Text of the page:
The Dungeon Of Naheulbeuk: The Amulet Of Chaos Review
Are you a fan of turn based rpg’s inspired by X-Com? Are you old enough that you actually remember the quirky humour of The Bard’s Tale? Then buckle up because today we are talking about The Dungeon Of Naheulbeuk: The Amulet Of Chaos (that was a mouthful).
You can find this review in video format as well.
TDON (that’s what I’m calling this game from now on) is a tactical rpg where you take the role of every rpg character that ever existed, trying to escape the curse of the Amulet of Chaos, exploring the dungeon in question and trying to destroy its source. If all of the above sounds very generic to you, it’s because it is, and the developers want it to be that way.
You see, the original idea for this game came from a popular french audio comedy series that parodies every rpg trope we know, love and get cheesed by. Personally and during my research, I didn’t understand anything by listening to the audio drama, because I don’t speak french. So I cannot compare to the original material. Some music tracks are the same I think.
The game mechanics felt mostly similar to the X-Com series, with the classic percentages of success (that can often miss even if your chance is 98%. You know what I’m talking about). When it’s battle time you are usually in a big room and you have some places where you can take cover. You set the position of your characters and depending on their initiative they take turns. On the top of the screen you can see the turn of both allies and friends so you can strategize even more. For example if an enemy plays after you and their health is low, you can risk the Elf shooting with her bow over a long distance and with lower hit percentages.
An interesting mechanic TDON introduces is the Randomia Influence Gauge that has to do with critically failed actions. If you have played X-Com before, you definitely raged at some point when your character missed from a very close distance even though they had a high percentage to succeed. This happens here too. So in order for the game to sweeten the pill, it gives you a bar that when it fills, you have the option to do a few interesting stuff, for example have the character that missed do another action.
It might sound that this bar makes the game easier but that’s not the case. I played in normal difficulty and I never felt that this bar was like a cheat or something. In most situations I even forgot it was there until I missed a high percentage attack and was ready to rage. When I noticed it, I was like “Hey, let’s see if the bar is filled”. Not bad, not good but a nice thing to have there.
Generally I would like more dense maps with more places for cover and strategy. The fighting areas are big but they don’t have that many things that you can hide and move to, so I found the strategic options to be limited. Most of the times I would position my characters as best as I could and after the fight begun I would stay very close to the same place, waiting for the enemies to come to me. Still, there are definitely strategic options to try and each new turn you will have to adapt to the situation. I did enjoy the battles, even though I would have liked more strategic places to move to.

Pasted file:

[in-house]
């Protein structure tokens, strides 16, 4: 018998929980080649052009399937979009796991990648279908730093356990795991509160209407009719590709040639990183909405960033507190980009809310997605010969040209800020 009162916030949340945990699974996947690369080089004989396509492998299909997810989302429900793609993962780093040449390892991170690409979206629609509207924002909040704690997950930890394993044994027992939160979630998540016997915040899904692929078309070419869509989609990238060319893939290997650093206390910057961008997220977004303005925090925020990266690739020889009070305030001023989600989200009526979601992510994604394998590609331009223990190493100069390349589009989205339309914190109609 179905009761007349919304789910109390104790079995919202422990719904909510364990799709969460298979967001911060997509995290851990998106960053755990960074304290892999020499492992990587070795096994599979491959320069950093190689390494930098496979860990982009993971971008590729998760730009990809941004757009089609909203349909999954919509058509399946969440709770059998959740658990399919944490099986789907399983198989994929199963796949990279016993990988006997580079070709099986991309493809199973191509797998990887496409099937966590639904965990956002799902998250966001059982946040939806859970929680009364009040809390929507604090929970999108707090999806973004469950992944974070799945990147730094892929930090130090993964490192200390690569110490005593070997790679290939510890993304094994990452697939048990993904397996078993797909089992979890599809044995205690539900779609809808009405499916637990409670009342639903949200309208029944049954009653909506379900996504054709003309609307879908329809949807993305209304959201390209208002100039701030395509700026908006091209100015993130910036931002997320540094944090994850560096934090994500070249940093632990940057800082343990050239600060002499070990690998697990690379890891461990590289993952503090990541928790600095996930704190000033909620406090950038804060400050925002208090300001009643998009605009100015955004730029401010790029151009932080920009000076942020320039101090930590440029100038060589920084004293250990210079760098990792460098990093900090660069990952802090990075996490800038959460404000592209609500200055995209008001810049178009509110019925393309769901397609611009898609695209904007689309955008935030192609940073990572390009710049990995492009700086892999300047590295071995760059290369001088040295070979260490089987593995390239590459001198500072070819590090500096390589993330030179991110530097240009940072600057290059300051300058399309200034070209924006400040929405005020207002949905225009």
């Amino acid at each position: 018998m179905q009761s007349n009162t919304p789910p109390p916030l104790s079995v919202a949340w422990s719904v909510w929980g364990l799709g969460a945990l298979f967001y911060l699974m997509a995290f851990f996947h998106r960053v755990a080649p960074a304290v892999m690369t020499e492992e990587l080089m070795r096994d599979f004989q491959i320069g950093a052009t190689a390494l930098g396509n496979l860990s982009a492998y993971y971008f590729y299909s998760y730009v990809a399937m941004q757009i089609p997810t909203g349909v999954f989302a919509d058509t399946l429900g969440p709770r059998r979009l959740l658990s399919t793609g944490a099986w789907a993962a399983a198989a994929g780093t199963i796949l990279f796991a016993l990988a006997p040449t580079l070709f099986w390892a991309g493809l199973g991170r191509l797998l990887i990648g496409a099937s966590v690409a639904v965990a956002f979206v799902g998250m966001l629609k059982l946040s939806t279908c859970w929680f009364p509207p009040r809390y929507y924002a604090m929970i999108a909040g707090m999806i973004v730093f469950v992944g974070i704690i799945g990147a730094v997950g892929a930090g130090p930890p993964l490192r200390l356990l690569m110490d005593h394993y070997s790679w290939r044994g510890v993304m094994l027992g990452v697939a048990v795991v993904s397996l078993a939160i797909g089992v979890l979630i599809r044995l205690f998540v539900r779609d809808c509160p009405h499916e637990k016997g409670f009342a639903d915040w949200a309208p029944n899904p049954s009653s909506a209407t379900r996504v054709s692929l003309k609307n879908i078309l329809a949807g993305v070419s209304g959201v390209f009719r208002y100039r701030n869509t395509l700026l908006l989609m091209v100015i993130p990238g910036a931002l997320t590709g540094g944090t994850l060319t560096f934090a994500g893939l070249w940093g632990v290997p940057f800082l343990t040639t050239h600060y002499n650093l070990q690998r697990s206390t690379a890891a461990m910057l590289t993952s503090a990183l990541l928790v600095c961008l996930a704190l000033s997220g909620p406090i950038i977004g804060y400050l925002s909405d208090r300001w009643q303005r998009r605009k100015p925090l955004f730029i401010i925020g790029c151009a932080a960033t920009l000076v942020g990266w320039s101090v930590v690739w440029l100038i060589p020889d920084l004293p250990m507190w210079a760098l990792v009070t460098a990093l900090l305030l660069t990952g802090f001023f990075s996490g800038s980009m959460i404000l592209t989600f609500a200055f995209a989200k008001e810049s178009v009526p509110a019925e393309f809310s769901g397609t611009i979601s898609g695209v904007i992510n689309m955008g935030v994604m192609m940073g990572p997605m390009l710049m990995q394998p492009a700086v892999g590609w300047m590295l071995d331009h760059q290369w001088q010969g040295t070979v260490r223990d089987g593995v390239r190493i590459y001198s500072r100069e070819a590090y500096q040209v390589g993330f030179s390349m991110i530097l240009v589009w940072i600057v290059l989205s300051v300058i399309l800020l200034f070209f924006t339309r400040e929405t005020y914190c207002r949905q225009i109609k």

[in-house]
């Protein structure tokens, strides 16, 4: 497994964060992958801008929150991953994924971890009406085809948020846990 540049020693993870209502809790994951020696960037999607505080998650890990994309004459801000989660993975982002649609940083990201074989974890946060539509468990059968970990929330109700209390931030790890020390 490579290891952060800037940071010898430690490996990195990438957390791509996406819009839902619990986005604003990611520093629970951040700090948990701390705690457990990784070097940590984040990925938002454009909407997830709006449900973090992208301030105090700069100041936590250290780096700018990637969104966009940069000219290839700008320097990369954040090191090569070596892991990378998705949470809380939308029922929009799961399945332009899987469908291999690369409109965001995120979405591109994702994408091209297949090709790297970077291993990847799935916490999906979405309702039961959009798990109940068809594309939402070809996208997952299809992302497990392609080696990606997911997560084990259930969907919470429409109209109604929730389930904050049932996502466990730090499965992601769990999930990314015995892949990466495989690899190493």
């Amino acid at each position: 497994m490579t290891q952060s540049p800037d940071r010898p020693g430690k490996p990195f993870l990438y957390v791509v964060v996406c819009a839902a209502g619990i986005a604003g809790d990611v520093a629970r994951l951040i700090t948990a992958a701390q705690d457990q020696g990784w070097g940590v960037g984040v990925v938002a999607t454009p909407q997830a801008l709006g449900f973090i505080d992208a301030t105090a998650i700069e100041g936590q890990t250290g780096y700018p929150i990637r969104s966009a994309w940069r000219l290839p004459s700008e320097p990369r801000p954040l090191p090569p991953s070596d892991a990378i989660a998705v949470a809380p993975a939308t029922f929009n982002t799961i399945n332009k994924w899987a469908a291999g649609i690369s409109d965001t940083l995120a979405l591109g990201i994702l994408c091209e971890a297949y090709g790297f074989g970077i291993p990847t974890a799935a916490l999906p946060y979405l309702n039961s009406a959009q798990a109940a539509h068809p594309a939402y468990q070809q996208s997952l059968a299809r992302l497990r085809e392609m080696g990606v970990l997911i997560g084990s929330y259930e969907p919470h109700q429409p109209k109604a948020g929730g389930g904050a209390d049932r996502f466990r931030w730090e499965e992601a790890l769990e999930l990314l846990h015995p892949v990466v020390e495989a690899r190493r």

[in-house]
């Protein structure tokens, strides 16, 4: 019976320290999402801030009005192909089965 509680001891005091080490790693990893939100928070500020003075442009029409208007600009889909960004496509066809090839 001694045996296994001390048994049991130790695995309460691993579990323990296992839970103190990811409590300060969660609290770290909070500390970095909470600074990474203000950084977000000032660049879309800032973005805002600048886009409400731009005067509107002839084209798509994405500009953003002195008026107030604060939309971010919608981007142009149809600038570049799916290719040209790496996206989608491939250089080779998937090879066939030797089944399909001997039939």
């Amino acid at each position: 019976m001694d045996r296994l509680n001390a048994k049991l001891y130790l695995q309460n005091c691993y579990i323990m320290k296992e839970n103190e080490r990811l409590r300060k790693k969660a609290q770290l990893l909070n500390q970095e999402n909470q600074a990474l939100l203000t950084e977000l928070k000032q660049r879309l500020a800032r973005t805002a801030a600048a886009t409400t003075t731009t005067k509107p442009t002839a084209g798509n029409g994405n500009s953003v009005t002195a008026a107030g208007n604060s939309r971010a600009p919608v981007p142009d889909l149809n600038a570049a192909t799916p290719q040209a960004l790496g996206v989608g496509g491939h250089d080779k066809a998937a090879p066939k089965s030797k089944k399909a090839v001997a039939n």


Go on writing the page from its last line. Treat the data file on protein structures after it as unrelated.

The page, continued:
Storywise, the game has a completely generic setup as I mentioned before but it filters everything through comedy, so it makes most of the playthrough enjoyable. Unfortunately most of the jokes and humour don’t land for me. Many times I thought that the game is aiming at a younger audience because of that, but there are swears in there so I don’t think a parent would be happy if their child said those words out loud. I checked the settings and there wasn’t an option to turn off swearing (not that I’d want to, I’m just thinking of the children).
The main theory I have why the humour doesn’t land is probably because the french jokes don’t translate well to english. I have seen this before in Asterix, my favourite comic series of all times. I’ve read it in greek and it was perfect, then I read it in english and it was really bad. So, devs, maybe translate TDON to greek?
Besides that, in TDON you have everything you would want from a tactical rpg. A Ranger, an Elf, A Dwarf and most of the main classes and races of DnD 5E, stat, weapon and equipment upgrades, interesting item names, a chicken quest and a narrator. The voice acting is very good by the way.
I have a feeling that those of you who have followed the original audio comedy series will connect way more with the world, the characters and their background. For the rest, this is a very nice tactical rpg, worthy of your attention, especially if you are itching for the X-Com gameplay in a different but also very familiar setting.
Watch the trailer here
~Dimitris “Dimi Kaye” Kalyvas